News coverage: Trends, Investment Officer, and Investor Amnesia

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Notes

Go Active or Stay Passive: Investment Trust, Financial Innovation and Diversification in Belgium's early days (with Jan Annaert)

In 1836, Société Générale created the world’s first closed-end equity fund, Mutualité Industrielle. It promised to be a diversification tool targeted towards less-wealthy investors. We confirm that the trust’s returns were indeed better than returns on synthetic portfolios such investors had access to. However, it never became a commercial success. This paper presents a possible rational explanation why this innovation was liquidated in 1873. First, we show that the trust offered a performance similar to randomly-selected portfolios. Second, portfolio strategies to which mostly wealthy and sophisticated investors had access were able to outperform the trust. Mutualité Industrielle’s failure to offer a sufficiently attractive alternative to investors is consistent with its difficulty to attract sufficient funds to keep the trust in business.

Explorations in Economic History, 2021

News coverage: Investor Amnesia and Trends

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Is fertility a leading indicator for stock returns?

If fertility behavior is closely related to business cycle behavior, there should be evidence in financial markets. I document that a decrease in fertility growth negatively forecasts real excess returns, several months ahead. More interestingly, this effect is not yet captured by demographic, business cycle or confidence metrics. The relationship is robust in specific subsamples. Overall, this suggests that fertility growth is a leading indicator for recessions.

Finance Research Letters, 2019, Volume 33

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Non-refereed publications

Public Health Crises, Product Pricing, and Risk Management: U.S. Life Insurance during the 1918–19 Influenza Pandemic (with Gustavo Cortes)

Using a novel, hand-collected dataset of U.S. life insurance companies during the Influenza Pandemic of 1918–19, we show that high-exposure firms charged higher prices on new policies vis-à-vis less exposed firms. Since the pandemic surprisingly increased mortality rates among young adults, we argue that insurers used product pricing as a risk management tool to mitigate the probability of financial distress. Consistent with this channel, health shocks significantly impact firms’ exit and entry decisions depending on a state’s exposure to the disease. Finally, we show that competing explanations for the observed price differences find little support from the data.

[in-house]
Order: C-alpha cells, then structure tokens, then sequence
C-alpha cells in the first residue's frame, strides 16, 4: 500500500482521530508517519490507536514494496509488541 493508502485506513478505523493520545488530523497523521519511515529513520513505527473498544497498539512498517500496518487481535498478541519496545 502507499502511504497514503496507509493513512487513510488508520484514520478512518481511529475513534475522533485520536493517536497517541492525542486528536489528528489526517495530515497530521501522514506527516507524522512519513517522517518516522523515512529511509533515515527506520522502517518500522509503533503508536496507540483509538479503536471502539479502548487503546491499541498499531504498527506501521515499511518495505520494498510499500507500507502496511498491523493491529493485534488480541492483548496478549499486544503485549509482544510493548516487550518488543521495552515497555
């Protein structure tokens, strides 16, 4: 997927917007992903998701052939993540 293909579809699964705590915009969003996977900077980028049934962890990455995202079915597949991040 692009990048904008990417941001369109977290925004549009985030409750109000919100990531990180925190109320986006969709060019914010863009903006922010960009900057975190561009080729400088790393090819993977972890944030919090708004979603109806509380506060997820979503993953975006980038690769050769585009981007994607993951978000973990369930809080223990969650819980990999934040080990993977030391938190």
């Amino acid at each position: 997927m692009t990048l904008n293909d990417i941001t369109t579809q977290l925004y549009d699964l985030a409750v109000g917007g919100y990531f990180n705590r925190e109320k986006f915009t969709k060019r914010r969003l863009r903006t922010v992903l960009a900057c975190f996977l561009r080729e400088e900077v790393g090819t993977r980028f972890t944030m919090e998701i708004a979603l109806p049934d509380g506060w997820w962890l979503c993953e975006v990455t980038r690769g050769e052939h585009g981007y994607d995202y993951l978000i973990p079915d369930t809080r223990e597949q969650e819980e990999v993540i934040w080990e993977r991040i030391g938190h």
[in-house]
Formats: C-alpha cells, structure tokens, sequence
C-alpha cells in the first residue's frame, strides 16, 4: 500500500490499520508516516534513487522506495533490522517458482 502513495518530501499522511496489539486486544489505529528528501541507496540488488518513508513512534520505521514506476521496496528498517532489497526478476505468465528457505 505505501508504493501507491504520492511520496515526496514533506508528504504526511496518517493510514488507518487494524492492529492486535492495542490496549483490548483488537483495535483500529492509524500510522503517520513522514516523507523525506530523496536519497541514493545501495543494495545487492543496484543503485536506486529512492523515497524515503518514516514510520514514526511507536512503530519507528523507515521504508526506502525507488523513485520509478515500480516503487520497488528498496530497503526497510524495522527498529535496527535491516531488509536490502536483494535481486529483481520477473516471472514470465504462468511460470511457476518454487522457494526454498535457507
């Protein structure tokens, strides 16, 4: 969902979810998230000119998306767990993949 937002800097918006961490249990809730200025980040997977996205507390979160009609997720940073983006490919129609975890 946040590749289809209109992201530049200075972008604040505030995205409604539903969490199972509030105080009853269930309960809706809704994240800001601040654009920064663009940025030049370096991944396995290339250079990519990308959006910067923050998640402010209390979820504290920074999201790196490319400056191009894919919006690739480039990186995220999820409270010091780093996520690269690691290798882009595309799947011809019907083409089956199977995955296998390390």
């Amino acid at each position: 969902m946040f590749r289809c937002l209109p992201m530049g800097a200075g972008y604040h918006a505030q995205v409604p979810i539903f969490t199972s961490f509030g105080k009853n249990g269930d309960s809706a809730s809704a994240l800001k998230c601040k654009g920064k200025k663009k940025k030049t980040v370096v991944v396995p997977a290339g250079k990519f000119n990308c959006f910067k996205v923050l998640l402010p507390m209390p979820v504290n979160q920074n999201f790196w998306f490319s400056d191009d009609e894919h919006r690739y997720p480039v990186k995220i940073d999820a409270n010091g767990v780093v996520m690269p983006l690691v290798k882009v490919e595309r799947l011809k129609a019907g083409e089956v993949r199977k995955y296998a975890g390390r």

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EBES Best Paper Runner Up Award

News coverage: Bloomberg

Econ Coffee Simulator, KU Leuven FEB Talk, and Video summary


Belgium Crises in the Pre-World War I Era

Since the revolution of Belgium between 1830-1831 (and its subsequent independence in 1832), there have been a number of financial crises in Belgium. Although every crisis “is a crisis in its own way”, most of their origins can be found in military conflicts: 1838-1840 (tension between Belgium and the Netherlands), 1870-1876 (the Franco-Prussian War), and 1914 (World War I). Two exceptions are 1885 and 1900, which are generally defined as banking crises (e.g. Baron et al., 2021; Buyst and Maes, 2007). Nevertheless, we focus on the three crises that arguably shaped the Belgian economy the most, that is, 1838, 1870, and 1914.

Financial Crises Encyclopedia, 2022


Is onvoldoende kiezen verliezen? Diversificatie en beleggen in crisisperiodes sinds de oprichting van België

Beleggingsleer toont aan dat diversificatie het idiosyncratisch risico van aandelenportefeuilles vermindert of zelfs elimineert. Echter, de meerderheid van beleggers heeft een beperkt aantal aandelen in hun portefeuille. Uit de academische literatuur blijkt dat dit sinds de 19de eeuw van toepassing is en ook vandaag nog steeds geldt. Een verklaring is een gebrek aan financiële kennis, het overschatten van kennis en capaciteiten of een gebrek aan (inanciële middelen. De COVID-19 pandemie – met een daling van aandelenkoersen van meer dan 20%, in het begin van maart 2020 – zorgde ervoor dat beleggers op een andere manier naar hun portefeuille kijken. Diversificatie won terug in belangrijkheid. Maar is dit wel terecht? Is onvoldoende kiezen verliezen?

Bank- en Financiewezen, 2021 Bonus